Economists now predict that the United States is headed for a “soft landing.” Here's what that means.

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With inflation cooling and hiring still strong, economists are now venturing that something more than a recession may be around the corner: a so-called soft landing.

This is a big change from earlier this year. Economists in February were they were predicting that the United States was on the verge of falling into a recession, thanks to the Federal Reserve's 11 interest rate hikes since the beginning of 2022 and signs that businesses and consumers tired of inflation could be reducing their spending .

So far, however, the economy has continued to advance and inflation is receding faster than some economists expected. Some types of products are even seeing deflation, or a drop in prices compared to a year ago. The Federal Reserve was cautiously optimistic on Wednesday, with Chairman Jerome Powell saying he was “pleased with the progress” in the battle against inflation and the Fed's goal of maintaining full employment.

“I have always felt, from the beginning, that there was a possibility, because of the unusual situation, that the economy could cool down in a way that would allow inflation to come down without the kind of large job losses that have often been associated with high inflation and tightening cycles,” Powell said Wednesday.

This year, the U.S. economy has created a rare confluence of trends, as inflation has cooled considerably while the economy continues to grow, something “many economists thought would be impossible,” said Brian Rose, senior U.S. economist at UBS Global Wealth. Management. in a research note on Monday.

“We maintain our view that the economy is headed for a soft landing,” he added.

Here's what you should know about a soft landing.

What is a soft landing?

A soft landing is “the equivalent of 'Goldilocks mush' for central bankers: after an adjustment, the economy is just right: neither too hot (inflationary) nor too cold (in a recession).” noted Sam Boocker and David Wessel of the Brookings Institution.

But, they noted, there is no official definition of a soft landing, and the National Bureau of Economic Research (NBER), which determines when the United States is in an official recession, does not outline the requirements for a soft landing, or a hard landing. landing, by the way.

How is that different from a recession?

A recession is generally considered two consecutive quarters of declining economic growth, but the NBER describes it a little more broadly: “a recession involves a significant decline in economic activity that spreads throughout the economy and lasts more than a few months.” “.

Recessions typically include a drop in GDP and an increase in job cuts, which is how most Americans typically experience a recession. During the Great Recession, about 700,000 people lost their jobs each month from October 2008 to April 2009, according to Brookings.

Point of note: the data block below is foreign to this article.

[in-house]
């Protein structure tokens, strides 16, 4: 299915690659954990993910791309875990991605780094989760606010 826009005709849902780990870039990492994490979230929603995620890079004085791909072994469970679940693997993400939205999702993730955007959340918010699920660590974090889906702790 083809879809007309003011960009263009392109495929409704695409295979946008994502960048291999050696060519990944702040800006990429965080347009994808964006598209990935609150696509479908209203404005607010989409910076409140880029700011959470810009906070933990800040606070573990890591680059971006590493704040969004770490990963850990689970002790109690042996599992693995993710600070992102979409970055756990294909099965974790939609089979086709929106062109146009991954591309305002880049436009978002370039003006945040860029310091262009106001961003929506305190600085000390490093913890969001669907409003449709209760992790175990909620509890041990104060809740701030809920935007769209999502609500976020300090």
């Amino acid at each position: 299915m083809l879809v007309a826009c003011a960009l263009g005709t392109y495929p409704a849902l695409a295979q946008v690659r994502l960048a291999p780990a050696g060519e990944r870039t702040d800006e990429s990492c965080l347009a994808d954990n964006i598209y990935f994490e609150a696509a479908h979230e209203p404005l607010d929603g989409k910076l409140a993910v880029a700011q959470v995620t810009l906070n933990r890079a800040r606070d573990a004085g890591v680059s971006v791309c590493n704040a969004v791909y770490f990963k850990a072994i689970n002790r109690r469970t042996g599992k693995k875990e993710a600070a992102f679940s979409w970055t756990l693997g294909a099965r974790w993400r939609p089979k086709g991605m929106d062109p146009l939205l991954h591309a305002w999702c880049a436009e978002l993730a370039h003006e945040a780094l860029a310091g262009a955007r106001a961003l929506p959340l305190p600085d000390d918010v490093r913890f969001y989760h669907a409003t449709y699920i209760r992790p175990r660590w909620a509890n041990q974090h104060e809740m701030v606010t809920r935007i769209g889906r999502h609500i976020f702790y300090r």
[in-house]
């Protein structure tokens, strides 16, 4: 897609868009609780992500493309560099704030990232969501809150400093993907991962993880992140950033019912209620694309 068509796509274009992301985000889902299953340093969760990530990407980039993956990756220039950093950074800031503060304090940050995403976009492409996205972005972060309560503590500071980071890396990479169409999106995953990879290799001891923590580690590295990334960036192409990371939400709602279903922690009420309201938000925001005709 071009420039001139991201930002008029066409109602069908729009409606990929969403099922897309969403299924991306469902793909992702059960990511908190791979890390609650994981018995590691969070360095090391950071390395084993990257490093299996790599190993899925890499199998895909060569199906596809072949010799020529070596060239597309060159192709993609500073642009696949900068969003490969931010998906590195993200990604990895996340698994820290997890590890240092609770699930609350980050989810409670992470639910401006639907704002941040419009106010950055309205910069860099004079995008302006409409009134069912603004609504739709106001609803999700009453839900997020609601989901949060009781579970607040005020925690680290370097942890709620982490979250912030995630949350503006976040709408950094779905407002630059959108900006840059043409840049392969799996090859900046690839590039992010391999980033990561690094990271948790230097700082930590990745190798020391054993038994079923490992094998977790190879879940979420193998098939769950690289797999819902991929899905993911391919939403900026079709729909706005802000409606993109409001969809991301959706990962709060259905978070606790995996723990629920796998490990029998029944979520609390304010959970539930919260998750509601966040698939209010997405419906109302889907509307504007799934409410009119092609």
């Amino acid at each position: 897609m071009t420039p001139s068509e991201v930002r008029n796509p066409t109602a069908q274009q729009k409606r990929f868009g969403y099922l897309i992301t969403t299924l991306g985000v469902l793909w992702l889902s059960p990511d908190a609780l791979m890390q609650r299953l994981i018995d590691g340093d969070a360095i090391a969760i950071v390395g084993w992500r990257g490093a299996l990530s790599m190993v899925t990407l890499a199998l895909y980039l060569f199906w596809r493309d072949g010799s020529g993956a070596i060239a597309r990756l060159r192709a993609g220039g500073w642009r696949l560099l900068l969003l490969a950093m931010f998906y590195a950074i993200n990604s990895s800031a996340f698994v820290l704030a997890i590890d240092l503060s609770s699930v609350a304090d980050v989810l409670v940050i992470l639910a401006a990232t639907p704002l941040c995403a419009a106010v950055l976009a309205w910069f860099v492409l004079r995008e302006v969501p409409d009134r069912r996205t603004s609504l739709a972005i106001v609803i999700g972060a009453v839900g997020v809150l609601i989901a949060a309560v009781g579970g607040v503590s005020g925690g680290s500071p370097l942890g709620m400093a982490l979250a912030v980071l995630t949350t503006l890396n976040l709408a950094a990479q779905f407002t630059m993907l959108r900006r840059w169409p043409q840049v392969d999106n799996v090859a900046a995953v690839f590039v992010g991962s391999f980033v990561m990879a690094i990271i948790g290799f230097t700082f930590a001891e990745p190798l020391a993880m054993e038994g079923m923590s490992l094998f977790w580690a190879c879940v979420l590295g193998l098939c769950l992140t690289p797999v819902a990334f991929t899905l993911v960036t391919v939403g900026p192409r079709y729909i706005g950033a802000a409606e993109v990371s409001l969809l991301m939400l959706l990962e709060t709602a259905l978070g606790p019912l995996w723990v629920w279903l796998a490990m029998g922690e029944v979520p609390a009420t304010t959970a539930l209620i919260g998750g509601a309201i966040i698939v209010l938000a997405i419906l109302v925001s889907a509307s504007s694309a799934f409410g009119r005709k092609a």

What happens to the labor market in a soft landing?

In a soft landing, the unemployment rate could rise, but the slope would be far from the extremes experienced in the Great Recession, when the unemployment rate jumped from 5% to 10%.

Right now, the Federal Reserve forecasts that the unemployment rate will slowly rise to 4.1% by 2024 and 2025, slightly above its current rate of 3.7%.

This also marks a setback from the Federal Reserve's 2022 projection that the unemployment rate would jump to 4.4%, causing an additional 1.2 million people to lose their jobs. But until now, companies have been reluctant to lay off workers because of a tight labor market that has made it more difficult to keep and hire employees.

What about inflation?

Part of the good news about a soft landing is that inflation is expected to continue to cool from its current level of 3.1%. And that could help consumers improve their standard of living, as employers say they will increase salaries by 4% next year.

The Federal Reserve, for its part, forecasts that inflation as measured by the PCE index will fall to 2.4% next year. On Wednesday, the central bank postponed raising rates, although it also projected three rate cuts in 2024.

“Inflation has surprised its projections to the downside, and that progress allows the Federal Reserve to consider lifting the policy brakes sooner than expected,” TD Securities analysts noted in a Wednesday research note.

Does this mean a recession? it's not in the cards?

Of course, a recession is still possible. Powell noted in his comments Wednesday that, while he is pleased with the economy's progress, he has not yet declared victory.

“I think there's always a chance that there will be a recession next year, and it's a significant chance no matter what the economy is doing,” Powell said.

In fact, some economists are still predicting a recession, albeit later in 2024.

“PNC expects a decline in consumer spending in the second half of 2024 as the U.S. economy enters a mild recession,” PNC analysts noted in a research note. “High interest rates and modest job losses will make households more cautious.”

If the economy is doing well, why do I feel like I'm falling behind?

Most Americans say their income is not up to date with inflation. This leaves many dissatisfied with the economy, even as the unemployment rate remains low and the economy continues to grow.

Powell nodded in agreement on this issue Wednesday, saying that consumers are very price-sensitive, but wages are catching up.

“People still live with high prices and that's something people don't like,” he said. “Real wages are now positive, so wages are now rising more than inflation as inflation goes down, and that could help improve people's morale.”



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